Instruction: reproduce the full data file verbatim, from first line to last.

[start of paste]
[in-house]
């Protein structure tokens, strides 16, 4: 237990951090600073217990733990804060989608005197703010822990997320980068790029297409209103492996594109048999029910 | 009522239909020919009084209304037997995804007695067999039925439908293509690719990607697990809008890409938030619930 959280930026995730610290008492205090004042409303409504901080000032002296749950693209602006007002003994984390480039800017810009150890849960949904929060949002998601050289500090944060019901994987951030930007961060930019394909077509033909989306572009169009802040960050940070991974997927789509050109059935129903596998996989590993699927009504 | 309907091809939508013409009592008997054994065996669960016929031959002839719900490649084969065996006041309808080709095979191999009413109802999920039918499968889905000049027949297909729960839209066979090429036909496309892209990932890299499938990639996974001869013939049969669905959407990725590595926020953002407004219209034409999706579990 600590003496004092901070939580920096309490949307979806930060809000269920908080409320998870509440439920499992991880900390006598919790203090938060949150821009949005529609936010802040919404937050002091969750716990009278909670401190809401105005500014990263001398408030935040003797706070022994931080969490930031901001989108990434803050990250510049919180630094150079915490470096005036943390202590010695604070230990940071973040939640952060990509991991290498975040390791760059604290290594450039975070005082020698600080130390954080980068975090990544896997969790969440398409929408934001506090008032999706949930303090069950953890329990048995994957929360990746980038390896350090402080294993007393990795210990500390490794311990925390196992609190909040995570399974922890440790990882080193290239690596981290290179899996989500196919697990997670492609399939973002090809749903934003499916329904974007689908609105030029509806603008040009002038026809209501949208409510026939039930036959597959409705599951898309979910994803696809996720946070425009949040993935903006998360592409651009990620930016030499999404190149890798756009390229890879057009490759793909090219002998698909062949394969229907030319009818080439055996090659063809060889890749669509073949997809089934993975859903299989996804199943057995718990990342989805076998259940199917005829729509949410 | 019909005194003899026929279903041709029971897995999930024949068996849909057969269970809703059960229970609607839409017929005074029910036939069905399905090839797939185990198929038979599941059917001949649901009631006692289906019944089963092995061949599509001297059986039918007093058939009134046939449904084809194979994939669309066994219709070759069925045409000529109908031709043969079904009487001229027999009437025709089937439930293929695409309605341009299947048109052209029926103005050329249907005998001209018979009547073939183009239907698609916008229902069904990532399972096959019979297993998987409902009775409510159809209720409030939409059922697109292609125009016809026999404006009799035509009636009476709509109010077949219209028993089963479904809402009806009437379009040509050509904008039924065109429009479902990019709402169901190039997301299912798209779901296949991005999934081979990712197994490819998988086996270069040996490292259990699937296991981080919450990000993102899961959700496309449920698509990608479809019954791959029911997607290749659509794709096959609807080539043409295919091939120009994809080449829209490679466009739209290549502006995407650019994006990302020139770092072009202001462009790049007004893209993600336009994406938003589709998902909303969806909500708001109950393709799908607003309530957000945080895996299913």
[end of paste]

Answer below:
[in-house]
């Protein structure tokens, strides 16, 4: 237990951090600073217990733990804060989608005197703010822990997320980068790029297409209103492996594109048999029910 | 009522239909020919009084209304037997995804007695067999039925439908293509690719990607697990809008890409938030619930 959280930026995730610290008492205090004042409303409504901080000032002296749950693209602006007002003994984390480039800017810009150890849960949904929060949002998601050289500090944060019901994987951030930007961060930019394909077509033909989306572009169009802040960050940070991974997927789509050109059935129903596998996989590993699927009504 | 309907091809939508013409009592008997054994065996669960016929031959002839719900490649084969065996006041309808080709095979191999009413109802999920039918499968889905000049027949297909729960839209066979090429036909496309892209990932890299499938990639996974001869013939049969669905959407990725590595926020953002407004219209034409999706579990 600590003496004092901070939580920096309490949307979806930060809000269920908080409320998870509440439920499992991880900390006598919790203090938060949150821009949005529609936010802040919404937050002091969750716990009278909670401190809401105005500014990263001398408030935040003797706070022994931080969490930031901001989108990434803050990250510049919180630094150079915490470096005036943390202590010695604070230990940071973040939640952060990509991991290498975040390791760059604290290594450039975070005082020698600080130390954080980068975090990544896997969790969440398409929408934001506090008032999706949930303090069950953890329990048995994957929360990746980038390896350090402080294993007393990795210990500390490794311990925390196992609190909040995570399974922890440790990882080193290239690596981290290179899996989500196919697990997670492609399939973002090809749903934003499916329904974007689908609105030029509806603008040009002038026809209501949208409510026939039930036959597959409705599951898309979910994803696809996720946070425009949040993935903006998360592409651009990620930016030499999404190149890798756009390229890879057009490759793909090219002998698909062949394969229907030319009818080439055996090659063809060889890749669509073949997809089934993975859903299989996804199943057995718990990342989805076998259940199917005829729509949410 | 019909005194003899026929279903041709029971897995999930024949068996849909057969269970809703059960229970609607839409017929005074029910036939069905399905090839797939185990198929038979599941059917001949649901009631006692289906019944089963092995061949599509001297059986039918007093058939009134046939449904084809194979994939669309066994219709070759069925045409000529109908031709043969079904009487001229027999009437025709089937439930293929695409309605341009299947048109052209029926103005050329249907005998001209018979009547073939183009239907698609916008229902069904990532399972096959019979297993998987409902009775409510159809209720409030939409059922697109292609125009016809026999404006009799035509009636009476709509109010077949219209028993089963479904809402009806009437379009040509050509904008039924065109429009479902990019709402169901190039997301299912798209779901296949991005999934081979990712197994490819998988086996270069040996490292259990699937296991981080919450990000993102899961959700496309449920698509990608479809019954791959029911997607290749659509794709096959609807080539043409295919091939120009994809080449829209490679466009739209290549502006995407650019994006990302020139770092072009202001462009790049007004893209993600336009994406938003589709998902909303969806909500708001109950393709799908607003309530957000945080895996299913």